Here’s Why The Oil Price No Longer Matters

Oil price doesn't matter

A Low Oil Price No Longer Favors the Markets and Growth

It’s “damned if you do, damned if you don’t” when it comes to the oil price.

Contrary to what logic might suggest, there’s a good chance that the falling oil price will not stimulate demand and will instead send the world economy into a recession.

Of course, a rising oil price would not solve the problem either. It would cause inflation, which, when coupled with rising interest rates, would also end up causing a recession.

Could the problem have more to do with the dollar then? After all, there’s a growing discrepancy between the current strength—or perception of strength—of the United States economy and comparative weakness in the rest of the world.

When the Oil Price Falls, Everyone Suffers

But according to economists, when oil prices fall, it’s not just the oil-producing Middle Eastern and African states that suffer.

Since the United States started to become an energy exporter, thanks to the shale revolution, there’s the perception that manufacturing economies also remain affected.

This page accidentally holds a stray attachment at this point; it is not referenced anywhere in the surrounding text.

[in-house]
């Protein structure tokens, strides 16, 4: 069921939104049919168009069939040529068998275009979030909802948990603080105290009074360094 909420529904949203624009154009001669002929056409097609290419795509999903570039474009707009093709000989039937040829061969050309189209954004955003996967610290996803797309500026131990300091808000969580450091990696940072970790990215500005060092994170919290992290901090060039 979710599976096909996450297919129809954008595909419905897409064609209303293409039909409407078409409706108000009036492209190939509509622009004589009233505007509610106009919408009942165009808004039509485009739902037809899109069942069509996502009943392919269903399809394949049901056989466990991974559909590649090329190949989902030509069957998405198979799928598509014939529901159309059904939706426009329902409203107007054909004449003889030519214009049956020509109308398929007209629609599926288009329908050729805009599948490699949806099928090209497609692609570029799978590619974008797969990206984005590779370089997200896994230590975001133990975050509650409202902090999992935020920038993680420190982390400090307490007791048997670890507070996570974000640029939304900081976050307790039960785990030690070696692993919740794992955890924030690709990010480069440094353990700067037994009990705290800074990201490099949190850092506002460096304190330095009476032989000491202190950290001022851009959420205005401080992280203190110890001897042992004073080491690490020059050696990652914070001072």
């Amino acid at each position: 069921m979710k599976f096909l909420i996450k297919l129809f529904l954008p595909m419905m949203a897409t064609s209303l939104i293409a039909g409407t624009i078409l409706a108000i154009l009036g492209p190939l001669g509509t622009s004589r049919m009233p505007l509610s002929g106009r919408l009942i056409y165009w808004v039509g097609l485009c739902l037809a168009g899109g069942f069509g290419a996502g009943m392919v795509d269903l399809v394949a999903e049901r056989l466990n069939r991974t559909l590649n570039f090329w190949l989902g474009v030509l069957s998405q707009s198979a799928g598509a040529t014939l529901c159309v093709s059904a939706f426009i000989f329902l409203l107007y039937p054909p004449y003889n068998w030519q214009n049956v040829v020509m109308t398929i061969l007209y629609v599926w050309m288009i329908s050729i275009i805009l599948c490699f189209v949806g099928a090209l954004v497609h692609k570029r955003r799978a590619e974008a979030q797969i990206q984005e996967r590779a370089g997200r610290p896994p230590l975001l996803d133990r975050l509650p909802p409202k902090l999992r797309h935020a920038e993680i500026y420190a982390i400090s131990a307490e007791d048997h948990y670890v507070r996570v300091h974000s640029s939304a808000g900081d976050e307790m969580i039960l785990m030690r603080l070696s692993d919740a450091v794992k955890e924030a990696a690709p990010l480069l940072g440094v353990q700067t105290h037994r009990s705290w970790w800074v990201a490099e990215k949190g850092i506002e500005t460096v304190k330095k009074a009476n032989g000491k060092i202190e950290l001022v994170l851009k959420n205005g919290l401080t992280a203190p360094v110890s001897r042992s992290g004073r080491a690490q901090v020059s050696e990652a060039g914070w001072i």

Therefore, investors and consumers—suggests the logic—lose confidence in a self-fulfilling prophecy that leads to lower demand.

If the world perceives that the Americans are consuming less, the entire global economy experiences a recession.

Yet, as hinted earlier, the oil price factor may have more to do with the relative strength of the U.S. economy over the others.

By comparison, in fact, the world economy is in a recession. And the root cause must be sought in the dollar.

Not so long ago—say, in the 1960s, 1970s, and 1980s—a low oil price was more than desirable. It was essential to the then-leading economic powers, rebuilding and growing after World War 2.

The Seven Sisters

If the West was rebuilding in every sense, oil was a resource largely produced in the Middle East and North Africa, even if the market was controlled by seven major multinationals, including the Anglo-Iranian Oil Company (now BP plc (NYSE: BP)), Royal Dutch Shell plc (NYSE: RDS-A), Texaco, and Standard Oil (now Exxon Mobil Corporation (NYSE: XOM )).

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Gary Anderson 2 years ago Contributor's comment

Very interesting! Wages could run a little hotter in the USA. But wages are like oil. They seem to interfere with the dominance of American and western capitalism that reaps excess profits until it doesn't.